U.S. junk bond markets rallied in July, after posting the worst loss in nearly two years in June, after Federal Reserve Chairman Ben Bernanke eased concern that a scaling back of U.S. stimulus was imminent. Dollar-denominated speculative-grade bonds have posted a gain of 2.4% thus far this month (the largest gain in 18 months), compared with a 2.6% loss in June and extending this year’s gain to 3.9%. Junk-bond yields jumped to as high as 7.15% on June 25 from 6.04% on May 22 before sliding back to 6.51% yesterday.
High Income Economies...Moody's upgraded the outlook on its triple-A rating on the US to 'stable' from 'negative', citing improvement in the federal government's debt trajectory with the narrowing of the fiscal deficit. The 'negative' outlook had been in place since August 2011. US general government debt ratios climbed from around 66% of GDP in 2006 to just over 100% in 2011 and 2012. The US Congressional Budget Office projects the budget deficit at about 4% of GDP this year down, from 7% last year.
In the US, the number of involuntary part-time workers rose by 360,000 in June to 8.2 million, the highest since October although down from a peak of 9.23 million in September 2010. The number of full-time workers fell by 240,000, erasing much of the gains from April and May. In his July 17 semi-annual testimony to Congress, the Federal Reserve Chairman pointed to statistics on underemployment (or part-time work) as one of the gauges of the strength of the labor market.
Residential property prices in Spain continued their downward trend in the second quarter, signaling a further deterioration of the housing market that collapsed five years ago. House prices fell by 2.4% (q/q) and were down by 7.6%(y/y) compared to a year ago. Average prices per square meter of housing have fallen a cumulative 29.5% from their peak in Q1 2008.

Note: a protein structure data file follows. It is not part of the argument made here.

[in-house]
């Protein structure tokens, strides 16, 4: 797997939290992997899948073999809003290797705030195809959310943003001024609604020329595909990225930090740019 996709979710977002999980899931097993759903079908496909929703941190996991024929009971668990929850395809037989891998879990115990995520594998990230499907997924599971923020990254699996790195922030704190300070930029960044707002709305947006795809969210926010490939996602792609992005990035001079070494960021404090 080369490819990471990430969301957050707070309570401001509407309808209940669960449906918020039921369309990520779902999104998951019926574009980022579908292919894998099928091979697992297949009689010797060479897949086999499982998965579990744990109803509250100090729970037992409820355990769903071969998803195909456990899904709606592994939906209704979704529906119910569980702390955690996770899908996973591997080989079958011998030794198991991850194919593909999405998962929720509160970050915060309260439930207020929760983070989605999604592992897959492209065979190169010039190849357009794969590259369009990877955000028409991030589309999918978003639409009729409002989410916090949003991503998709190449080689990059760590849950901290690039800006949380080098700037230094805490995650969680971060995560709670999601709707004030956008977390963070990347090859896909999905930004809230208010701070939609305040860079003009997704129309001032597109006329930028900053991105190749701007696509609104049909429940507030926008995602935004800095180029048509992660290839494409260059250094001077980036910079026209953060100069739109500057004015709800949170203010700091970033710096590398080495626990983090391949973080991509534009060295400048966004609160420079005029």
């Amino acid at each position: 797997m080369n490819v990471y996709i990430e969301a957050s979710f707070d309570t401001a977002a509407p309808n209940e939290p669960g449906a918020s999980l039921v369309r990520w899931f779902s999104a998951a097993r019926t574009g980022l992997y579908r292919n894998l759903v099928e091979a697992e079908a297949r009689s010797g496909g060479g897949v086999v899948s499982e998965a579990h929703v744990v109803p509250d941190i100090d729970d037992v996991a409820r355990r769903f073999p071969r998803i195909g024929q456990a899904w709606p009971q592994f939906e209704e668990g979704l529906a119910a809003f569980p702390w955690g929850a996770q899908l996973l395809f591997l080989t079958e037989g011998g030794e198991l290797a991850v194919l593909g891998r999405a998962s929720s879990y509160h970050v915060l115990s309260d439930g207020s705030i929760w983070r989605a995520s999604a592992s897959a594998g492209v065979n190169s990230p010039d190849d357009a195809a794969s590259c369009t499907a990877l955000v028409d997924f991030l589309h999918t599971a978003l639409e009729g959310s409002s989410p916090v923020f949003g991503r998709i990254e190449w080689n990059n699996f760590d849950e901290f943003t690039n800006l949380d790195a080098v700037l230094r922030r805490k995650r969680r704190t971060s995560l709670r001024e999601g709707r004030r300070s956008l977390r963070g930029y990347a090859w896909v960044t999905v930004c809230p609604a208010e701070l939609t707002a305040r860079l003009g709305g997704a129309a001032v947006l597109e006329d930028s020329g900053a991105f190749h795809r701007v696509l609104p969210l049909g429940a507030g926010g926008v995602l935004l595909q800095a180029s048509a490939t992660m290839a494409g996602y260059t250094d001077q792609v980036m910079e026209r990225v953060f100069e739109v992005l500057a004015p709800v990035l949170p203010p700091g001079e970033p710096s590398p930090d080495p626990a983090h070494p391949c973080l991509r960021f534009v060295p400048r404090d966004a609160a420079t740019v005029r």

Developing Economies…East Asia and Pacific: China's central bank announced removal of all controls on lending rates of banks, with effect from Saturday. A floor on lending rates set at 70 percent of the benchmark rate will be scrapped. The cap on lending rates offered by rural credit cooperatives has also been removed. However, changes will not apply to deposit rates and lending on mortgages.
South Asia: India will pay its euro-dominated oil debts to Iran pending since February 2013 in Indian rupees. Iran will now be able to recover the accumulated $1.5bn of Indian oil debts, after payments via banks in Turkey came to a halt in February as a consequence of tighter US financial sanctions against Iran. This follows an agreement between Iran and India in mid-2011 in which both sides decided to settle 45% of India’s oil import bill in rupees and the remainder in euros.
Sub-Saharan Africa: Zimbabwe's inflation rate dropped below 2% to average 1.9% (y/y) in June 2013, down from 2.2% (y/y) in May. Inflation averaged 2.5% for the first half of 2013, down from 4.5% for the same period a year ago. Inflation in Zimbabwe now ranks among the lowest in the sub-Saharan Africa region, supported by the "unofficial" dollarization of the economy, limited demand pricing pressures.